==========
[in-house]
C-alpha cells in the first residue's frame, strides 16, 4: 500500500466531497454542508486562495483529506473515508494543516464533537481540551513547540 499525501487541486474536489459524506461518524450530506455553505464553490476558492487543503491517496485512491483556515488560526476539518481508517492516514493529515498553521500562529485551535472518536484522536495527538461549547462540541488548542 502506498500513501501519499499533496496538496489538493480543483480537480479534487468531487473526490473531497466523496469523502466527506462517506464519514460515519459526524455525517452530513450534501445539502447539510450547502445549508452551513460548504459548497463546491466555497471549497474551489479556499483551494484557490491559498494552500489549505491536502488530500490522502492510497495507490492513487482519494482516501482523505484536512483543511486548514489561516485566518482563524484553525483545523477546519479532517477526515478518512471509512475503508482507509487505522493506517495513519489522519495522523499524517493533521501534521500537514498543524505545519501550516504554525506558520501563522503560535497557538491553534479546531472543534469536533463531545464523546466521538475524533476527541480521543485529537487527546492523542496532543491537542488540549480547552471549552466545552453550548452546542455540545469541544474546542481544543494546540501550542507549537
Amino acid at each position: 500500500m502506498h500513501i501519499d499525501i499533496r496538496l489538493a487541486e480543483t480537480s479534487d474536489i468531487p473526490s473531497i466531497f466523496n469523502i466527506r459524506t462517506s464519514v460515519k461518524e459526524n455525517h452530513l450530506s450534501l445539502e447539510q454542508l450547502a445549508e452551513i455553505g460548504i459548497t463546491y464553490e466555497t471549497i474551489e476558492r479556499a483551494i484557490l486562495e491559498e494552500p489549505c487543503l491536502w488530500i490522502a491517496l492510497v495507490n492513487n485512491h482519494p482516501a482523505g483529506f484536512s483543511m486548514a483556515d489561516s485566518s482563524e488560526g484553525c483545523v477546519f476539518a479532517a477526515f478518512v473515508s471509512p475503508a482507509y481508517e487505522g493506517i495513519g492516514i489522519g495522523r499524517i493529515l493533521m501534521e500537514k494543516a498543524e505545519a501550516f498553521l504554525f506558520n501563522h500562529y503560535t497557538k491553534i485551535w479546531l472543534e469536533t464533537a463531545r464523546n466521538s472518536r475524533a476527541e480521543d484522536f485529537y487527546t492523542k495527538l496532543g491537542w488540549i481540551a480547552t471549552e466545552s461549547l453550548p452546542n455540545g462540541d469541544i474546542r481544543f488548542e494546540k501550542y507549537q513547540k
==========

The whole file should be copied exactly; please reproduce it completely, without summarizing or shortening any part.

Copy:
[in-house]
C-alpha cells in the first residue's frame, strides 16, 4: 500500500466531497454542508486562495483529506473515508494543516464533537481540551513547540 499525501487541486474536489459524506461518524450530506455553505464553490476558492487543503491517496485512491483556515488560526476539518481508517492516514493529515498553521500562529485551535472518536484522536495527538461549547462540541488548542 502506498500513501501519499499533496496538496489538493480543483480537480479534487468531487473526490473531497466523496469523502466527506462517506464519514460515519459526524455525517452530513450534501445539502447539510450547502445549508452551513460548504459548497463546491466555497471549497474551489479556499483551494484557490491559498494552500489549505491536502488530500490522502492510497495507490492513487482519494482516501482523505484536512483543511486548514489561516485566518482563524484553525483545523477546519479532517477526515478518512471509512475503508482507509487505522493506517495513519489522519495522523499524517493533521501534521500537514498543524505545519501550516504554525506558520501563522503560535497557538491553534479546531472543534469536533463531545464523546466521538475524533476527541480521543485529537487527546492523542496532543491537542488540549480547552471549552466545552453550548452546542455540545469541544474546542481544543494546540501550542507549537
Amino acid at each position: 500500500m502506498h500513501i501519499d499525501i499533496r496538496l489538493a487541486e480543483t480537480s479534487d474536489i468531487p473526490s473531497i466531497f466523496n469523502i466527506r459524506t462517506s464519514v460515519k461518524e459526524n455525517h452530513l450530506s450534501l445539502e447539510q454542508l450547502a445549508e452551513i455553505g460548504i459548497t463546491y464553490e466555497t471549497i474551489e476558492r479556499a483551494i484557490l486562495e491559498e494552500p489549505c487543503l491536502w488530500i490522502a491517496l492510497v495507490n492513487n485512491h482519494p482516501a482523505g483529506f484536512s483543511m486548514a483556515d489561516s485566518s482563524e488560526g484553525c483545523v477546519f476539518a479532517a477526515f478518512v473515508s471509512p475503508a482507509y481508517e487505522g493506517i495513519g492516514i489522519g495522523r499524517i493529515l493533521m501534521e500537514k494543516a498543524e505545519a501550516f498553521l504554525f506558520n501563522h500562529y503560535t497557538k491553534i485551535w479546531l472543534e469536533t464533537a463531545r464523546n466521538s472518536r475524533a476527541e480521543d484522536f485529537y487527546t492523542k495527538l496532543g491537542w488540549i481540551a480547552t471549552e466545552s461549547l453550548p452546542n455540545g462540541d469541544i474546542r481544543f488548542e494546540k501550542y507549537q513547540k